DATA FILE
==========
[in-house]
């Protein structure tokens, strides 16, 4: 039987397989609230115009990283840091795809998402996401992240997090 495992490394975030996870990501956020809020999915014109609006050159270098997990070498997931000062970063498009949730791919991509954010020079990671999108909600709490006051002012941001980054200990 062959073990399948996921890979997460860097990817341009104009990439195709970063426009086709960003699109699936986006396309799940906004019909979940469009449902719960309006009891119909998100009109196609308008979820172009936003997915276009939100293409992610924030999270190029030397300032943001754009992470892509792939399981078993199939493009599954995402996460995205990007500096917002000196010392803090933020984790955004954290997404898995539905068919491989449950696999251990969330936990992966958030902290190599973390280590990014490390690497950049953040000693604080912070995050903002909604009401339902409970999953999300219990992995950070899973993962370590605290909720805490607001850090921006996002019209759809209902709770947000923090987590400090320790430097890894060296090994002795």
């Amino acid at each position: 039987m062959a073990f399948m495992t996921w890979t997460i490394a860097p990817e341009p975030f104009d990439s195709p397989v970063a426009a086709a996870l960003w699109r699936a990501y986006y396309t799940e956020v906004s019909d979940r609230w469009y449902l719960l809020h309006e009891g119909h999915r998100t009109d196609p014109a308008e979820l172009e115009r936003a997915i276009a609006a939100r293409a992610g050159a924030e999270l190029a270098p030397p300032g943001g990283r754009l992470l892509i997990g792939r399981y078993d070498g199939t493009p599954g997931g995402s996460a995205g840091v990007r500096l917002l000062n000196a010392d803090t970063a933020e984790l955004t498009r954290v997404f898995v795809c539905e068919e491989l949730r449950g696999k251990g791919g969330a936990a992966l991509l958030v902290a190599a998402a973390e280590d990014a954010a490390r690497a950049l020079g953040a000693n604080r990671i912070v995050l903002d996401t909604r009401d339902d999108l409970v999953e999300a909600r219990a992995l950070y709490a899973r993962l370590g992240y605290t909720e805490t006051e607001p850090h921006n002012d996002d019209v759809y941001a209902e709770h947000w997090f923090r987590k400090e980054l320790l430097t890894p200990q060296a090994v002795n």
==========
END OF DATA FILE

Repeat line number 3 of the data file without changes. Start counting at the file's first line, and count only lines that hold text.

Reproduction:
């Amino acid at each position: 039987m062959a073990f399948m495992t996921w890979t997460i490394a860097p990817e341009p975030f104009d990439s195709p397989v970063a426009a086709a996870l960003w699109r699936a990501y986006y396309t799940e956020v906004s019909d979940r609230w469009y449902l719960l809020h309006e009891g119909h999915r998100t009109d196609p014109a308008e979820l172009e115009r936003a997915i276009a609006a939100r293409a992610g050159a924030e999270l190029a270098p030397p300032g943001g990283r754009l992470l892509i997990g792939r399981y078993d070498g199939t493009p599954g997931g995402s996460a995205g840091v990007r500096l917002l000062n000196a010392d803090t970063a933020e984790l955004t498009r954290v997404f898995v795809c539905e068919e491989l949730r449950g696999k251990g791919g969330a936990a992966l991509l958030v902290a190599a998402a973390e280590d990014a954010a490390r690497a950049l020079g953040a000693n604080r990671i912070v995050l903002d996401t909604r009401d339902d999108l409970v999953e999300a909600r219990a992995l950070y709490a899973r993962l370590g992240y605290t909720e805490t006051e607001p850090h921006n002012d996002d019209v759809y941001a209902e709770h947000w997090f923090r987590k400090e980054l320790l430097t890894p200990q060296a090994v002795n």